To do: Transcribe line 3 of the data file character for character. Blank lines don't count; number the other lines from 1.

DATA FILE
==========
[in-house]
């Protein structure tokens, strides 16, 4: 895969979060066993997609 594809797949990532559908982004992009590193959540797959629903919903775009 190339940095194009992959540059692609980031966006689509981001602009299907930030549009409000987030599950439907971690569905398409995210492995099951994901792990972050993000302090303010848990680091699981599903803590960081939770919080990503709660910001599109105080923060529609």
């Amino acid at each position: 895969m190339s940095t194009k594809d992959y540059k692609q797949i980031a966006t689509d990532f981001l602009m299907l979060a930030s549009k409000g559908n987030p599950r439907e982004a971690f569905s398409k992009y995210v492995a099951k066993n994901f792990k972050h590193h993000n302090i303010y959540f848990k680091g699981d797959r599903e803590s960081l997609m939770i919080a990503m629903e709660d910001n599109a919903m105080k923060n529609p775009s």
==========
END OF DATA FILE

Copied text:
């Amino acid at each position: 895969m190339s940095t194009k594809d992959y540059k692609q797949i980031a966006t689509d990532f981001l602009m299907l979060a930030s549009k409000g559908n987030p599950r439907e982004a971690f569905s398409k992009y995210v492995a099951k066993n994901f792990k972050h590193h993000n302090i303010y959540f848990k680091g699981d797959r599903e803590s960081l997609m939770i919080a990503m629903e709660d910001n599109a919903m105080k923060n529609p775009s």